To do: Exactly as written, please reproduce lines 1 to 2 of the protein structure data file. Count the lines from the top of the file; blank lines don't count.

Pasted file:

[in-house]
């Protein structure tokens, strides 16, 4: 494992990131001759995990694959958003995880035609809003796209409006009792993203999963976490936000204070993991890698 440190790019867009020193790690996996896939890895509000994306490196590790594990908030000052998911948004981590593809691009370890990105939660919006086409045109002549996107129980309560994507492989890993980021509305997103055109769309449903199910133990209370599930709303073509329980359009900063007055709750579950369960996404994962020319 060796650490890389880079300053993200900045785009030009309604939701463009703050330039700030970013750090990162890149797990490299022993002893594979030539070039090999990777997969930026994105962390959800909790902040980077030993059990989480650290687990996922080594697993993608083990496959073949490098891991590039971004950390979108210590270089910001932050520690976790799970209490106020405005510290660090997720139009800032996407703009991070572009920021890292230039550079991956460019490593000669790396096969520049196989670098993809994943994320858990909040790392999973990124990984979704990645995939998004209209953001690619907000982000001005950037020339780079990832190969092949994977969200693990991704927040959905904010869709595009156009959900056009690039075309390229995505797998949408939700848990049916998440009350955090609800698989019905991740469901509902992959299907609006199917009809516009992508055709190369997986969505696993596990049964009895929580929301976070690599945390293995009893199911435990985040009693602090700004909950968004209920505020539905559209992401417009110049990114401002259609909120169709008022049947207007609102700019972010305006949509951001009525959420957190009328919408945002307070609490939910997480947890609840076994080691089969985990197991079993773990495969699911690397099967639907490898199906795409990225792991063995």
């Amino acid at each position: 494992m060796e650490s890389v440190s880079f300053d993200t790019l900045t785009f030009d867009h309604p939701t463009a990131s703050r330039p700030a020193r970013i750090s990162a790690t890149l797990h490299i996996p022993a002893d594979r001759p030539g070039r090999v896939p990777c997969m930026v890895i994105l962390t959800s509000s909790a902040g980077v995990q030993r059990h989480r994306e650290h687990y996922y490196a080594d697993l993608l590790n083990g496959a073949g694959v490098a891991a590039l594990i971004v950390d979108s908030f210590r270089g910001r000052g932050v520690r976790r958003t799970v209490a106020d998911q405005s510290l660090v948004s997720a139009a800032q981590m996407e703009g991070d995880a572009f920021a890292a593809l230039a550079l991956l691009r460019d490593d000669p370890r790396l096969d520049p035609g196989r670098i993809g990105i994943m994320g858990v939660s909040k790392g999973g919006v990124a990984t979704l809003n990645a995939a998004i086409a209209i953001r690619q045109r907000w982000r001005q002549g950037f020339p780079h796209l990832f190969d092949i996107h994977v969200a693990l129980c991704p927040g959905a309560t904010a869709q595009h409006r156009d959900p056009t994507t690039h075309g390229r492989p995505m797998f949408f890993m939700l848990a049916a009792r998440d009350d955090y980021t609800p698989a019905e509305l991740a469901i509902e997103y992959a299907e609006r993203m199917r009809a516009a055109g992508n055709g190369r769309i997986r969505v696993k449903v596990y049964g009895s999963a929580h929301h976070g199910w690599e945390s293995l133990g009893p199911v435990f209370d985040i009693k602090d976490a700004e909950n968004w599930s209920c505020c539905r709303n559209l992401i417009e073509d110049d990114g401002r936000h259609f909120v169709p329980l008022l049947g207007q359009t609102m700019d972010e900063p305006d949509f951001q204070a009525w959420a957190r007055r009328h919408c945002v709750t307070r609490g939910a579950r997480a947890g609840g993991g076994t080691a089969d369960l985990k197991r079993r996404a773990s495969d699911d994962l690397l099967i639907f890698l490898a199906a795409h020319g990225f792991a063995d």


[in-house]
């Protein structure tokens, strides 16, 4: 494992990131001759995990694959958003995880035609809003796209409006009792993203999963976490936000204070993991890698 440190790019867009020193790690996996896939890895509000994306490196590790594990908030000052998911948004981590593809691009370890990105939660919006086409045109002549996107129980309560994507492989890993980021509305997103055109769309449903199910133990209370599930709303073509329980359009900063007055709750579950369960996404994962020319 060796650490890389880079300053993200900045785009030009309604939701463009703050330039700030970013750090990162890149797990490299022993002893594979030539070039090999990777997969930026994105962390959800909790902040980077030993059990989480650290687990996922080594697993993608083990496959073949490098891991590039971004950390979108210590270089910001932050520690976790799970209490106020405005510290660090997720139009800032996407703009991070572009920021890292230039550079991956460019490593000669790396096969520049196989670098993809994943994320858990909040790392999973990124990984979704990645995939998004209209953001690619907000982000001005950037020339780079990832190969092949994977969200693990991704927040959905904010869709595009156009959900056009690039075309390229995505797998949408939700848990049916998440009350955090609800698989019905991740469901509902992959299907609006199917009809516009992508055709190369997986969505696993596990049964009895929580929301976070690599945390293995009893199911435990985040009693602090700004909950968004209920505020539905559209992401417009110049990114401002259609909120169709008022049947207007609102700019972010305006949509951001009525959420957190009328919408945002307070609490939910997480947890609840076994080691089969985990197991079993773990495969699911690397099967639907490898199906795409990225792991063995």